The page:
Centre of excellence tag for R G Kar for treating tuberculosis, Health News, ET HealthWorld

KOLKATA: R G Kar Medical College and Hospital has been granted the status of a Centre of Excellence for treating drug-resistant tuberculosis.

The state-run medical college will now not only handle advanced cases of drug-resistant TB but will also coordinate with other medical institutes across eastern India as part of the National Tuberculosis Elimination programme, curated by the Central TB Division under the ministry of health and family welfare. “In 2014, we were given the responsibility of handling all difficult cases of drug resistant TB (DRTB) for North 24 Parganas. After five years, we were made the nodal centre for handling DRTB. Now, we have been selected as the Centre of Excellence for DRTB for the entire eastern region,” said R G Kar respiratory medicine head Susmita Kundu.

Under the Centre of Excellence, the respiratory medicine unit at R G Kar will work on building a hub as well as a model for capacity building of nodal and district centres for drug-resistant TB. All the facilities will be linked with R G Kar, ensuring high quality care. The centre will support these nodal and district centres with feedback and referral services for difficult cases. “We expect to take off by September with telemedicine services by connecting with the centres who need our assistance on difficult to treat cases,” said Kundu. In addition to quality patient care, the R G Kar Centre will be involved in various activities, including research projects on the disease and study new drugs in the pipeline. Later, it may also start academic courses.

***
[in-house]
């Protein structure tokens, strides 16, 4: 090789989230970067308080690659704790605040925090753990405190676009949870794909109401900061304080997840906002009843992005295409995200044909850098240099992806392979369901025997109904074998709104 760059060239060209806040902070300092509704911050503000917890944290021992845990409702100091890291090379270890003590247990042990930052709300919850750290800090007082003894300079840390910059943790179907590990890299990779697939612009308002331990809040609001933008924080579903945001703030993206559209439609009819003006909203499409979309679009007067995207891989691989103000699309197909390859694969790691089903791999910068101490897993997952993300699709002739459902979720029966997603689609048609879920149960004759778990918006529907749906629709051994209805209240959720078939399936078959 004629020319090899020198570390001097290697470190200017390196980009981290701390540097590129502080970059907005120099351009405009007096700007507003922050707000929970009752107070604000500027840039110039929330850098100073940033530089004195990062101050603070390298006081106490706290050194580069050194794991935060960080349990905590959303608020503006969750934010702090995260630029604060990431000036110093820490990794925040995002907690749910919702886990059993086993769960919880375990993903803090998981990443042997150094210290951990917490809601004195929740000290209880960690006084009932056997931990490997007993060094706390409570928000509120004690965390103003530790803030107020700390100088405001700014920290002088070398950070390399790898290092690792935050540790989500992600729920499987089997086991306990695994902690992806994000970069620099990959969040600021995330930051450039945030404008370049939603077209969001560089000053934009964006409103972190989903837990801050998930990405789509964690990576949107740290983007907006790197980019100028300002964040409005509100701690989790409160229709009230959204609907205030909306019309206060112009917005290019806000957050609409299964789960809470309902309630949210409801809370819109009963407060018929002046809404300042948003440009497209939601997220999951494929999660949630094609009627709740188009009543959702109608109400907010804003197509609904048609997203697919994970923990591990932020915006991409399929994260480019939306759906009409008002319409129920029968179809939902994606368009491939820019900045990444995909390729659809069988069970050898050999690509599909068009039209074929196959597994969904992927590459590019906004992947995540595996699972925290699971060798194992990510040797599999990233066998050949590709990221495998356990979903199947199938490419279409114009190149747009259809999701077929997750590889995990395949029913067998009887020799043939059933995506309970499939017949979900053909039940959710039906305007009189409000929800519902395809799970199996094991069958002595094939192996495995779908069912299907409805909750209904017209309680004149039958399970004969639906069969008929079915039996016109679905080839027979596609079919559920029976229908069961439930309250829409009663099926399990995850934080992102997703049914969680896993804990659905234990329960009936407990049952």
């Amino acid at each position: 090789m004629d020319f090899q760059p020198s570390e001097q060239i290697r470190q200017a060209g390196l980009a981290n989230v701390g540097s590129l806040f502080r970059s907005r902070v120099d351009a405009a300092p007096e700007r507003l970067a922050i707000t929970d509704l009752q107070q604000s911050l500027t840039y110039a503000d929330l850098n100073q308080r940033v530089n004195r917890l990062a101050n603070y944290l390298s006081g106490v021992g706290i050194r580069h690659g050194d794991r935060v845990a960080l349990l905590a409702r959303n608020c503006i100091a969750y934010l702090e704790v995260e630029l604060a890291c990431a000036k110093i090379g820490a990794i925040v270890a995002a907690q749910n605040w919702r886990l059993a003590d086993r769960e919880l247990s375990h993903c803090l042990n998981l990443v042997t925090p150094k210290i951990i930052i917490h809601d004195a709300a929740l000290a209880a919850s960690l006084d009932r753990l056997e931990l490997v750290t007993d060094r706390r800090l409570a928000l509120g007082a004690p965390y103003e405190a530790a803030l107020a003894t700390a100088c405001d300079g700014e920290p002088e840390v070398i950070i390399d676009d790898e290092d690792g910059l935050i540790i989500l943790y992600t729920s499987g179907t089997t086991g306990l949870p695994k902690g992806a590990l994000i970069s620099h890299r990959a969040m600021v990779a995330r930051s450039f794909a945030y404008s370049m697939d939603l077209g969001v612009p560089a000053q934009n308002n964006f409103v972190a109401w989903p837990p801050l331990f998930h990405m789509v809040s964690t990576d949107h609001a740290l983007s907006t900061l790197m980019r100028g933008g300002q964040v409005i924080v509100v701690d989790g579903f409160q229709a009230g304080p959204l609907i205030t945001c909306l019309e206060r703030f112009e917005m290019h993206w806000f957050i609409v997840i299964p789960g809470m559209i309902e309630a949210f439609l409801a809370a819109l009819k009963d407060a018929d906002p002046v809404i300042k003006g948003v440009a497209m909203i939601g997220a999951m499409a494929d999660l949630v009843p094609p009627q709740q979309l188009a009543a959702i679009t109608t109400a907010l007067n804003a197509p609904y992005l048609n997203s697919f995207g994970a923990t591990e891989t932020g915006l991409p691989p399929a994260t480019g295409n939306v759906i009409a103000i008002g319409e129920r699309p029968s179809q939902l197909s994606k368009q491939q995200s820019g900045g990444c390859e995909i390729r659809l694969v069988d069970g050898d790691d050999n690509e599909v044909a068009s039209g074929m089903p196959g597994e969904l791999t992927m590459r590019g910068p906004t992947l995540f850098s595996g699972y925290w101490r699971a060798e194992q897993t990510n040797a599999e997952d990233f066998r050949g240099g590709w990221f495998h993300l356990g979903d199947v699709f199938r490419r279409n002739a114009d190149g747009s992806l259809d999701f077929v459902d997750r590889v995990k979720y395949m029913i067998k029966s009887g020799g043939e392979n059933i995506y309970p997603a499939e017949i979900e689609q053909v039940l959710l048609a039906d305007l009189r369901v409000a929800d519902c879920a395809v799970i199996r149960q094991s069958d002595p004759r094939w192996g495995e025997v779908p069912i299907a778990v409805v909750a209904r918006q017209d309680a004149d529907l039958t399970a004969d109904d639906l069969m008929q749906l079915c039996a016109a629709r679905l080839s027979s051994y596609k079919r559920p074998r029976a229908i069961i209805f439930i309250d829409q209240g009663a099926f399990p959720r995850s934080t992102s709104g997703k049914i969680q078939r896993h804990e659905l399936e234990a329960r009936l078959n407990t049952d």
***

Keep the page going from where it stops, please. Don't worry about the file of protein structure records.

India accounts for 27% of all multi-drug resistant TB globally. According to the data with the central TB division, around 22 lakh TB cases were notified from across the nation in 2019. While UP reported the highest number of cases, with about 20% of its population being affected by the disease, Bengal had about 5% of its population suffering from TB. But health experts said the disease was notifiable, but many did not even come for treatment mostly due to lack of awareness and absence of basic healthcare facilities, especially in the rural areas. So, they added, the number was under-reported. “Also many of those who had contracted TB over the past one-and-a-half year, did not seek treatment as they did not visit any hospital amid the pandemic. So, many more cases were not reported,” said a health department official.

“We may require additional manpower, upgrading of the respiratory care unit, adding more cabins for treating patients with multiple drug-resistant TB and a dedicated culture lab. We have started consulting health officials at Swasthya Bhwan,” said R G Kar principal Sandip Ghosh.

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